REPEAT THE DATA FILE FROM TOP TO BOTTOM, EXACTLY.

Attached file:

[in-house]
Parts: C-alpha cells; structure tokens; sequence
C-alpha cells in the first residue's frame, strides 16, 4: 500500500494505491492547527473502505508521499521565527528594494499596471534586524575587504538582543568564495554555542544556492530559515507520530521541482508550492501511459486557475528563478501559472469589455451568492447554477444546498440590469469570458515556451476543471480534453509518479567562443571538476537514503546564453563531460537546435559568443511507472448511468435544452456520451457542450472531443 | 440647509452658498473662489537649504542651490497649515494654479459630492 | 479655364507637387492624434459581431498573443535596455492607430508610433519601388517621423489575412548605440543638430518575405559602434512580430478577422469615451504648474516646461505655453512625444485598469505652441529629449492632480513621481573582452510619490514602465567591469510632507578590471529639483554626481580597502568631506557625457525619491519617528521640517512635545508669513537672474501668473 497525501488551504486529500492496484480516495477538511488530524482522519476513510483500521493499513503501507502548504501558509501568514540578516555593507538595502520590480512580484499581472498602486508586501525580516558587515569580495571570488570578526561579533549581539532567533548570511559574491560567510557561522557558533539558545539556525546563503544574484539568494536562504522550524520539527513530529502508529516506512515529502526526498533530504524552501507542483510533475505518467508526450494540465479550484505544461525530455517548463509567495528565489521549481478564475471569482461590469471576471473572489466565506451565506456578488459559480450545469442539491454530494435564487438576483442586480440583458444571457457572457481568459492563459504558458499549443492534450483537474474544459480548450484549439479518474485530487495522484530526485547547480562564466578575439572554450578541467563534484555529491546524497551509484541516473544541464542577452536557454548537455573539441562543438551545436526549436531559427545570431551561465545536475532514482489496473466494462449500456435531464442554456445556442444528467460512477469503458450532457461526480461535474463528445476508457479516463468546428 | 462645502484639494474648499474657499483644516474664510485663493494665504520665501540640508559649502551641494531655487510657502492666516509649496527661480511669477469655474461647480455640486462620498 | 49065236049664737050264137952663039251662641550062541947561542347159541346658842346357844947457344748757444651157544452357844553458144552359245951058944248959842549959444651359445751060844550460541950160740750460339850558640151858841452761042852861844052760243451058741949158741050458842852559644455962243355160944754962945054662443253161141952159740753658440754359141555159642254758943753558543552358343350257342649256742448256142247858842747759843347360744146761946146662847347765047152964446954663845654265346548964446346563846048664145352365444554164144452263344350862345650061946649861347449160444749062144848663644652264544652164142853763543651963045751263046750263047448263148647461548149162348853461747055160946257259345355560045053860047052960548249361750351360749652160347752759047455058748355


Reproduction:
[in-house]
Parts: C-alpha cells; structure tokens; sequence
C-alpha cells in the first residue's frame, strides 16, 4: 500500500494505491492547527473502505508521499521565527528594494499596471534586524575587504538582543568564495554555542544556492530559515507520530521541482508550492501511459486557475528563478501559472469589455451568492447554477444546498440590469469570458515556451476543471480534453509518479567562443571538476537514503546564453563531460537546435559568443511507472448511468435544452456520451457542450472531443 | 440647509452658498473662489537649504542651490497649515494654479459630492 | 479655364507637387492624434459581431498573443535596455492607430508610433519601388517621423489575412548605440543638430518575405559602434512580430478577422469615451504648474516646461505655453512625444485598469505652441529629449492632480513621481573582452510619490514602465567591469510632507578590471529639483554626481580597502568631506557625457525619491519617528521640517512635545508669513537672474501668473 497525501488551504486529500492496484480516495477538511488530524482522519476513510483500521493499513503501507502548504501558509501568514540578516555593507538595502520590480512580484499581472498602486508586501525580516558587515569580495571570488570578526561579533549581539532567533548570511559574491560567510557561522557558533539558545539556525546563503544574484539568494536562504522550524520539527513530529502508529516506512515529502526526498533530504524552501507542483510533475505518467508526450494540465479550484505544461525530455517548463509567495528565489521549481478564475471569482461590469471576471473572489466565506451565506456578488459559480450545469442539491454530494435564487438576483442586480440583458444571457457572457481568459492563459504558458499549443492534450483537474474544459480548450484549439479518474485530487495522484530526485547547480562564466578575439572554450578541467563534484555529491546524497551509484541516473544541464542577452536557454548537455573539441562543438551545436526549436531559427545570431551561465545536475532514482489496473466494462449500456435531464442554456445556442444528467460512477469503458450532457461526480461535474463528445476508457479516463468546428 | 462645502484639494474648499474657499483644516474664510485663493494665504520665501540640508559649502551641494531655487510657502492666516509649496527661480511669477469655474461647480455640486462620498 | 49065236049664737050264137952663039251662641550062541947561542347159541346658842346357844947457344748757444651157544452357844553458144552359245951058944248959842549959444651359445751060844550460541950160740750460339850558640151858841452761042852861844052760243451058741949158741050458842852559644455962243355160944754962945054662443253161141952159740753658440754359141555159642254758943753558543552358343350257342649256742448256142247858842747759843347360744146761946146662847347765047152964446954663845654265346548964446346563846048664145352365444554164144452263344350862345650061946649861347449160444749062144848663644652264544652164142853763543651963045751263046750263047448263148647461548149162348853461747055160946257259345355560045053860047052960548249361750351360749652160347752759047455058748355